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Emma Eliza Brown

b 1 November 1826 Enfield

m James Dearman 5 March 1854 Enfield

d 11 October 1895 Enfield


Children

Henry William (1847-?)

Frederick (1851-?)

James John (1854-1913)

John Charles (1856-?)

Thomas (1858-1859)

Charles John (1861-1926)

George Alfred (1862-?)

Sophia Annie (1865-1866)

Alfred Arthur (1867-1907)


Documentation

Birth certificate

Marriage certificate

Death certificate

Censuses for 1841-1891

Baptisms of children and Birth certificate of John James



Emma

origins

From the old German meaning ‘whole, universal’.  One of those old names that has become very popular again in modern times.

variations

Emme, Hermione

abbreviations

Em, Emmie


Eliza

origins

An abbreviation of Elizabeth which is Hebrew meaning ‘God is satisfied’  Like Emma, this has once again become truly popular.

variations

Elizabeth, Elissa, Ella

abbreviations

Ellie, Liza, Liz, Lizzie


The portrait is French - by Jean-Claude Millet, but the young woman (one Catherine Lemaire - his wife) has a universal look about her.  Life is hard for this young lady one feels, and so it must have been for Emma Eliza Brown.  The young lady in the portrait also looks sad and although Eliza’s life must have been hard, there is no reason to believe that it was sad - as a whole that is - because there were tragedies, as there are in any life.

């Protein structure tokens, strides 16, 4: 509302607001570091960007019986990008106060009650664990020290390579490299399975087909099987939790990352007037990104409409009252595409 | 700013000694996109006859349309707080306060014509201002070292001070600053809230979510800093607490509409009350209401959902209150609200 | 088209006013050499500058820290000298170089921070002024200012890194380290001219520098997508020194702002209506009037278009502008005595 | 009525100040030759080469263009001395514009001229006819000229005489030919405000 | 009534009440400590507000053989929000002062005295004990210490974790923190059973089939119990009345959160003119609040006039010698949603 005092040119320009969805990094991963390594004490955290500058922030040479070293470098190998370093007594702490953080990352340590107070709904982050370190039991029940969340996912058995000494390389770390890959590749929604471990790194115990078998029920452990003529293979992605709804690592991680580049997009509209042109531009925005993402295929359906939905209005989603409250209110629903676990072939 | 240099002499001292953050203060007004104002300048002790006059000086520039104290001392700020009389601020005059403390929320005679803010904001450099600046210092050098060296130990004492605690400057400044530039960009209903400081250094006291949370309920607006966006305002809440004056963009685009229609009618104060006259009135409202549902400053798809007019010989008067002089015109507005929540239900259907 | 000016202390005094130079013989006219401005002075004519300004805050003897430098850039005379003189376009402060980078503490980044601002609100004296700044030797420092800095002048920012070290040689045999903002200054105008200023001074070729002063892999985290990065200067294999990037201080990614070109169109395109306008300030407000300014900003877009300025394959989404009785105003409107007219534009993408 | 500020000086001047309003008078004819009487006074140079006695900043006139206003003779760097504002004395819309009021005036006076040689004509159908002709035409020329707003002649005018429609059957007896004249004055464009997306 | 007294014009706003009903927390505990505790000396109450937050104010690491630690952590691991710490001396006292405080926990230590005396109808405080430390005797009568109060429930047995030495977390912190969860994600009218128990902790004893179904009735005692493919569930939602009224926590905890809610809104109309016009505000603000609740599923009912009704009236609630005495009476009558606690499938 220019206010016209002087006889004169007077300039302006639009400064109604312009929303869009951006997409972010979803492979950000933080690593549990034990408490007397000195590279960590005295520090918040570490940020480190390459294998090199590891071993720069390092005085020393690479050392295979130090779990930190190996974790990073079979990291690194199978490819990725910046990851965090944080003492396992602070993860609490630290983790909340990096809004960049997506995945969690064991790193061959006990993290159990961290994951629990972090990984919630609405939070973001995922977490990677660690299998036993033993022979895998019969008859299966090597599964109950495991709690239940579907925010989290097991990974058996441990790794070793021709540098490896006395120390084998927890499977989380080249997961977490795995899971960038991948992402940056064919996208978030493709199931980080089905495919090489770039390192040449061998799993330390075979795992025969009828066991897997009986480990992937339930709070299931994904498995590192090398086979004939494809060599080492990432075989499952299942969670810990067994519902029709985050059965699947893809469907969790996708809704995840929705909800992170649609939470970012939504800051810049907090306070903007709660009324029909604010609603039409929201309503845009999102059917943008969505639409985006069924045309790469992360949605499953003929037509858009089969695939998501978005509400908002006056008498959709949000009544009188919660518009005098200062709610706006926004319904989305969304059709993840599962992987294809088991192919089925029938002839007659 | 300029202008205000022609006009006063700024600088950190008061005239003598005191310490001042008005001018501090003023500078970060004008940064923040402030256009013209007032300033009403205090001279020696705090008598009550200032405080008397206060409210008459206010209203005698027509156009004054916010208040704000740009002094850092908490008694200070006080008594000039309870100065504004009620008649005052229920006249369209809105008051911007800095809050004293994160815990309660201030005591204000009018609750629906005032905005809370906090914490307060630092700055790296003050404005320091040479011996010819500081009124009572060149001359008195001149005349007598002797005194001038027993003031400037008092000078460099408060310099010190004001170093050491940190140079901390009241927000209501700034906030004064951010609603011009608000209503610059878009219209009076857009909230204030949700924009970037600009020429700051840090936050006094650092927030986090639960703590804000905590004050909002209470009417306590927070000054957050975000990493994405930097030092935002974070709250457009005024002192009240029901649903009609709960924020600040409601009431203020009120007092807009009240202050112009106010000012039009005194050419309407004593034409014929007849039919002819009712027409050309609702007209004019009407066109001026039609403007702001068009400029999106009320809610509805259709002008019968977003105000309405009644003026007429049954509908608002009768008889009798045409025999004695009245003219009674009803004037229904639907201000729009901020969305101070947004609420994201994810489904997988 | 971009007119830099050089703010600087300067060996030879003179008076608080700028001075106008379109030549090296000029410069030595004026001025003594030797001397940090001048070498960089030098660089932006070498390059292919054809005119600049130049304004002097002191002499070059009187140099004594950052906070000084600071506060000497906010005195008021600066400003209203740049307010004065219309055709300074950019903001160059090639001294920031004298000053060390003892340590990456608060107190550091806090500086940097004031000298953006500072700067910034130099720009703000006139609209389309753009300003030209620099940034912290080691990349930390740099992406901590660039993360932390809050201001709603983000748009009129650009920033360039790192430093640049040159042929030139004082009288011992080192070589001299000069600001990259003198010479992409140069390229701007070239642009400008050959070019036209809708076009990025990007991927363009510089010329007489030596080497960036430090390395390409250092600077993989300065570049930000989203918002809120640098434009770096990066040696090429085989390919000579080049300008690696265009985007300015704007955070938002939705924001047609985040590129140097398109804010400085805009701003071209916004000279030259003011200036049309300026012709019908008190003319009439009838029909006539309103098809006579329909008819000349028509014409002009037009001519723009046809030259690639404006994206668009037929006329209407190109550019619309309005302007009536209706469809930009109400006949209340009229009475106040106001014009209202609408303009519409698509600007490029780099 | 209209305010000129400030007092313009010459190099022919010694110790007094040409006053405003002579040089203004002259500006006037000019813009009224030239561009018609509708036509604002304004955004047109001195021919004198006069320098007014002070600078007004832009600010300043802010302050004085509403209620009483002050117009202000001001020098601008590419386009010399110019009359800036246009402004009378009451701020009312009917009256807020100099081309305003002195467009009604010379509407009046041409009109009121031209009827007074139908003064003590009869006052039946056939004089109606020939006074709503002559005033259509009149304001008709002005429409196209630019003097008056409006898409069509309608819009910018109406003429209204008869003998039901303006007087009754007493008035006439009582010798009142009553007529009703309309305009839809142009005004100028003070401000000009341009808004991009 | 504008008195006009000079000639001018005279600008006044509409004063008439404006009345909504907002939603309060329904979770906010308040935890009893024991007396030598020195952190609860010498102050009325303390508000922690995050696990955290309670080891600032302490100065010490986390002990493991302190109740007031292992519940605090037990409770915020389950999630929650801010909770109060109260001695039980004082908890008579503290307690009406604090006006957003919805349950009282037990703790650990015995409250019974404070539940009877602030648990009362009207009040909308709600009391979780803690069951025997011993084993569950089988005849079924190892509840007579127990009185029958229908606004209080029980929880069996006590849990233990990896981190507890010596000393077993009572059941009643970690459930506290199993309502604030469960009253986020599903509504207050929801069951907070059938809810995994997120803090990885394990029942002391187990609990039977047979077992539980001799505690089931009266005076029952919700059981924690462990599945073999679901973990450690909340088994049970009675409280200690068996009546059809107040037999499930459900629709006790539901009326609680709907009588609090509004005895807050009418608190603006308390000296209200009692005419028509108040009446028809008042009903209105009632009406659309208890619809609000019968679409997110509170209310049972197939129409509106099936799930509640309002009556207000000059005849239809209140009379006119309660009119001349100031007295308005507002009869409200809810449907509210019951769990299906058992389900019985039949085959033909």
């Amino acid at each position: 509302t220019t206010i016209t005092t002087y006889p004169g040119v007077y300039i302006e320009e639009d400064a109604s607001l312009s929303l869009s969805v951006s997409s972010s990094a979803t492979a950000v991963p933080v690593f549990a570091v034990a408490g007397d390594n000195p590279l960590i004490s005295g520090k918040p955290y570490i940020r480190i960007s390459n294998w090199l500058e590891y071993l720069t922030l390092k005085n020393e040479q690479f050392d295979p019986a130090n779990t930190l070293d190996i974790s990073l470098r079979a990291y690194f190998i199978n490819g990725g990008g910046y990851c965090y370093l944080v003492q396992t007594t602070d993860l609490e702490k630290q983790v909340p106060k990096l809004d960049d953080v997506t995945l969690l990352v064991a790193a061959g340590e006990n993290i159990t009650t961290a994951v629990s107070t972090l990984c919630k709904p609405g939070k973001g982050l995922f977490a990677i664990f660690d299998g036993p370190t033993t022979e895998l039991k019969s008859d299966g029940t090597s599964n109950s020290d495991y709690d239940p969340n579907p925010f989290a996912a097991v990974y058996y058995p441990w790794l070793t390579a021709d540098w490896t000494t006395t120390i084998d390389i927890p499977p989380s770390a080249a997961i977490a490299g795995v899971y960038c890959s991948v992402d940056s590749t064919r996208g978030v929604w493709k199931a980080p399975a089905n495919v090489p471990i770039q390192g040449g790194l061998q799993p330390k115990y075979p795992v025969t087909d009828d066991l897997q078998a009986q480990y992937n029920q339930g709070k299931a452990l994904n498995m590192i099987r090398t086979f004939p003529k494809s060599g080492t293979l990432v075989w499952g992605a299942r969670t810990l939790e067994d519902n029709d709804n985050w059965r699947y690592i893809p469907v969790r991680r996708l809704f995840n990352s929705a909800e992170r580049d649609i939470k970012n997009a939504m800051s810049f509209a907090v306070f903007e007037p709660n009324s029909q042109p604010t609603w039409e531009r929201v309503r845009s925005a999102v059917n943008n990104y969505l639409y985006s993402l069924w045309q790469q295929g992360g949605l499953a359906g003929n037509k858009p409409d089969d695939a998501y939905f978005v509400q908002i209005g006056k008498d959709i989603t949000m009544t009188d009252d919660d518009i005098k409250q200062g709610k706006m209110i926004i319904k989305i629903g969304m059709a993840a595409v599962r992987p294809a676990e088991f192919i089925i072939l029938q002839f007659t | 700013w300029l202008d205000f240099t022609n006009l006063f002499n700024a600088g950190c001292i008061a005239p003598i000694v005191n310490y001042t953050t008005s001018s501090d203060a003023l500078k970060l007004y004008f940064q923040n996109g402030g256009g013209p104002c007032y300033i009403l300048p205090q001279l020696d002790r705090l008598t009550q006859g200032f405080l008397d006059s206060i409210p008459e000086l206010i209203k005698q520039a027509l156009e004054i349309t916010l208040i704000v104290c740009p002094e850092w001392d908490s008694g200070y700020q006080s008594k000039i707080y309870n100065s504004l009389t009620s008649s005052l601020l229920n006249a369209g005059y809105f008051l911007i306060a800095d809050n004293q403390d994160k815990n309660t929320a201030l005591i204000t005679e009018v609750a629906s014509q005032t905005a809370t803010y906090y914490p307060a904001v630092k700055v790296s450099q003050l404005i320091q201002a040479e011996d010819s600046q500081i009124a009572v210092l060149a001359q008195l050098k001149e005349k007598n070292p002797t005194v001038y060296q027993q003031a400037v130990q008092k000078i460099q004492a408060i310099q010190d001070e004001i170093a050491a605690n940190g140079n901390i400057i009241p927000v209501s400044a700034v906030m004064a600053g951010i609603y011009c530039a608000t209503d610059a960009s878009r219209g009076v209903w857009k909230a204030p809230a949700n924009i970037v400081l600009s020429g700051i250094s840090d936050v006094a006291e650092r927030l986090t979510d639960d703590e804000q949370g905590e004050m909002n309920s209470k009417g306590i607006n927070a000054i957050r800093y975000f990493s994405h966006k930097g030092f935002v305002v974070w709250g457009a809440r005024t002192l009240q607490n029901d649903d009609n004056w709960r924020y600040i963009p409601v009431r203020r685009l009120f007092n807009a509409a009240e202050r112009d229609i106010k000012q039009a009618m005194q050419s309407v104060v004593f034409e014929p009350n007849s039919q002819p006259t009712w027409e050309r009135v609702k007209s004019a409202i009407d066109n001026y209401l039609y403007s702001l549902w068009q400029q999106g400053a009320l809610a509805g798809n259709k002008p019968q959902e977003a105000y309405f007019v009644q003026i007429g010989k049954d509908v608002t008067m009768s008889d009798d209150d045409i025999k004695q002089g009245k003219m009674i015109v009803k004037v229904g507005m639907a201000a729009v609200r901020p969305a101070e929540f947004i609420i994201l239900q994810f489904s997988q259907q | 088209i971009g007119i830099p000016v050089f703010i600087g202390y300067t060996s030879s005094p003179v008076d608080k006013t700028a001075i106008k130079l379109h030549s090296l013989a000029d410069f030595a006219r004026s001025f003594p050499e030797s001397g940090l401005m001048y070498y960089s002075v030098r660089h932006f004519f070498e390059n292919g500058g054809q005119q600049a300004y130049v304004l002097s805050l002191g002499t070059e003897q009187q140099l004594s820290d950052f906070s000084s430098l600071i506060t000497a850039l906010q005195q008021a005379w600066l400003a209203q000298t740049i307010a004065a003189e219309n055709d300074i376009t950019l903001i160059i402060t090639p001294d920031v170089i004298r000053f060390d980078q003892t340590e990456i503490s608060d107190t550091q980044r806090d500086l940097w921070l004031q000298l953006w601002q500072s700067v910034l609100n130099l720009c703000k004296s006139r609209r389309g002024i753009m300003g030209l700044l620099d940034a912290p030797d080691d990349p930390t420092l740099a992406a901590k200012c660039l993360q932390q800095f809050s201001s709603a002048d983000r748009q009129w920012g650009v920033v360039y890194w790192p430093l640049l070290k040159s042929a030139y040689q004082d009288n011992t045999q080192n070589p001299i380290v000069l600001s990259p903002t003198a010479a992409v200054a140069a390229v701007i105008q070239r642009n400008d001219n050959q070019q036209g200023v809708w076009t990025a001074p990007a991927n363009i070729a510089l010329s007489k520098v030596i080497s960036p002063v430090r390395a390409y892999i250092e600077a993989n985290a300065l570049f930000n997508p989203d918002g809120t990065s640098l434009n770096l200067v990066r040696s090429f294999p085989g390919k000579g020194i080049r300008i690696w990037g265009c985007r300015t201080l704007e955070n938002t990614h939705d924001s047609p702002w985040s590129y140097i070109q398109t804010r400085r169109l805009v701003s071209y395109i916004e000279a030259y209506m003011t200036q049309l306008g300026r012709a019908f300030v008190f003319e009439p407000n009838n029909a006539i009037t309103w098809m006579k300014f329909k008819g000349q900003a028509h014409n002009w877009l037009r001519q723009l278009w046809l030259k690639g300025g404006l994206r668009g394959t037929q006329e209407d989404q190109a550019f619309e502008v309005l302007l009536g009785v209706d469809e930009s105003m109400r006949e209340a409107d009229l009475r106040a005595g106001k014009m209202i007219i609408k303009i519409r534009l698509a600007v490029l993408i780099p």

Christened Emma Eliza and occasionally, officially, described as such, she seems to have gone by Eliza rather than Emma.  At least most of the census records have her listed as Eliza.  Daughter of a shoemaker, married to a bricklayer, we are not yet quite sure whether she outlived her husband or not, as his death has not yet been found.  She lived all her life in Enfield, indeed in the same small part of Enfield, which sounds terribly restrictive.  But she lived at a time of great change, so the Enfield she was born into would not have been at all the same place by the time she died, with the twentieth century only a few short years away.


A mother of sons - no daughters who survived - her life would have been tough but not as tough as many.  Her father and her husband had skilled jobs which would have paid a little more than mere labouring.  She would have had a lot in common with Jane Evans in Wales - her Welsh grandchildren’s other grandmother.  I wonder whether they ever met?


Emma Eliza Brown